Readers of the Relocation Basics or In the Know sections will know that I recommend going straight to the horse’s mouth for information about passports, visas and security for any country that you happen to be visiting or residing in – i.e. your own embassy, or the embassy of the destination country. Some Consulates also employ a Community Liaison Officer (CLO) whose general function is to help embassy personnel to find a place in the local community with schools, local arrangements, jobs for embassy spouses etc. rather than to promote associations in the community, but who are often willing to share the knowledge with the expat community. They are not, however, supposed to replace your own effort (or internet searches) as has become apparent in a recent article by the Foreign & Commonwealth Office (FCO)..(And as a final aside, if you are going to ask for a telephone number, George Clooney’s seems a far more worthwhile choice.)

Recent enquiries received by Foreign Office staff in Spain include a request for Phil Collins’ telephone number, whilst a man asked staff to contact his dominatrix after she had left him stranded at the airport.

The Foreign and Commonwealth Office is today reminding British travellers of the role of its global network of Embassies, High Commissions and Consulates as staff continue to be approached for weather forecasts and ticket bookings.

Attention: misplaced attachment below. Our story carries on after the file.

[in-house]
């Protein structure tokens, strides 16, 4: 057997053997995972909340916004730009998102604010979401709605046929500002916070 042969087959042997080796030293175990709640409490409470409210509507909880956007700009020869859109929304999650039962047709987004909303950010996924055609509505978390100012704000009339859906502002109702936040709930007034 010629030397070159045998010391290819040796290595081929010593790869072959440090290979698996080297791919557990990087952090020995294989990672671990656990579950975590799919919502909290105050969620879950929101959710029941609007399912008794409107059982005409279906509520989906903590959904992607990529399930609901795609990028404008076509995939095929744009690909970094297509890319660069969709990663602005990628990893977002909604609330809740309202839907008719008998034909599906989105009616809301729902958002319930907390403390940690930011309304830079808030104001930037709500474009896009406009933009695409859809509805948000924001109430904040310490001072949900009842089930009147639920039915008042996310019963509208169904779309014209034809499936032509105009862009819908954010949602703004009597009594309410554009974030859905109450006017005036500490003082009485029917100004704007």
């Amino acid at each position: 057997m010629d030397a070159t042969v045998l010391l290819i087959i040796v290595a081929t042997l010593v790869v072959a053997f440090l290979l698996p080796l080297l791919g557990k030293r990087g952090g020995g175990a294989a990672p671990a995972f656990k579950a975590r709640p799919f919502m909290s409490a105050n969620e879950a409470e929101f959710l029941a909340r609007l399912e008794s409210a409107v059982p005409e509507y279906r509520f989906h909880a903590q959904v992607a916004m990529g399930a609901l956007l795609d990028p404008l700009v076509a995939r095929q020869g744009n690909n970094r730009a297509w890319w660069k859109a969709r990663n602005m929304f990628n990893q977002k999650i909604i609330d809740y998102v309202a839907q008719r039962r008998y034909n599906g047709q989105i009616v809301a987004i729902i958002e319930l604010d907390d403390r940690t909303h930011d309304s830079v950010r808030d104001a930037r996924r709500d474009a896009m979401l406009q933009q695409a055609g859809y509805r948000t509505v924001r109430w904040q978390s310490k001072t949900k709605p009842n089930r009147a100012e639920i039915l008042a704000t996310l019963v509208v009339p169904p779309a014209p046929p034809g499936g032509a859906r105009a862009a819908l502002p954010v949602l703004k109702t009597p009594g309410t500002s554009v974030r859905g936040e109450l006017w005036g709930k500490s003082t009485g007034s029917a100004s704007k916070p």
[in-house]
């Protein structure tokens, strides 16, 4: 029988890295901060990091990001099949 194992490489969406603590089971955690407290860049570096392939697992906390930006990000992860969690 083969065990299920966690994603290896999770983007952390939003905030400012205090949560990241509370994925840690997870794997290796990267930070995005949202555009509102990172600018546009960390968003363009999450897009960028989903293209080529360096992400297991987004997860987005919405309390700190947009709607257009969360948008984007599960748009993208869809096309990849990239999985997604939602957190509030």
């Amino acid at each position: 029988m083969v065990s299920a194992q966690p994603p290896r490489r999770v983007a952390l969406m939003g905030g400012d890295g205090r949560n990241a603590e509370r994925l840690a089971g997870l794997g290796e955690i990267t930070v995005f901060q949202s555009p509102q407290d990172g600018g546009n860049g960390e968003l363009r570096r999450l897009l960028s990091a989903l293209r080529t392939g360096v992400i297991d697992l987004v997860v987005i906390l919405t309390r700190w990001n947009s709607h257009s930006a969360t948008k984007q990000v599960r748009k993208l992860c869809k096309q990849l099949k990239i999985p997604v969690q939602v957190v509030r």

Other enquiries received by Foreign Office staff include:

  • A man rang the Consulate in Sydney to find out what clothes he should pack for his holiday
  • A Brit in Sofia asked the Consulate if they could sell his house for him
  • A man called the Consulate in Florida to report that there were ants in his holiday villa and asked for advice on what he should do
  • A lady complained to the Embassy in Moscow about a loud buzzing noise in her apartment – she wanted someone to visit her flat and advise the authorities to stop the noise
  • A caller in Spain wondered what shoe size Prince Charles wears so they could send him a pair of shoes as a present
  • A man asked a Consulate in Greece for information on how to go about putting a chicken coop in his garden
  • A man asked Consular staff in Dubai to meet his dog on arrival at customs and help the dog through the customs process, as he would be on holiday when the dog arrived
  • A caller asked staff in Malaga in mid-September where she could get a Christmas lunch as everywhere she had phoned was already booked up
  • Staff in Greece were asked for tips on the best fishing spots and where to purchase good bait

Jeremy Browne, Minister for Consular Affairs, said: “We will always try to help where we can but there are limits to the support that we can provide.  It is important that people understand the level of help we can offer.  Our priority is to help people in real difficulty abroad and we cannot do this if our time is diverted by people trying to use us as a concierge service.  We need to be able to focus primarily on helping victims of serious crimes, supporting people who have been detained or assisting people who have lost a loved one abroad.”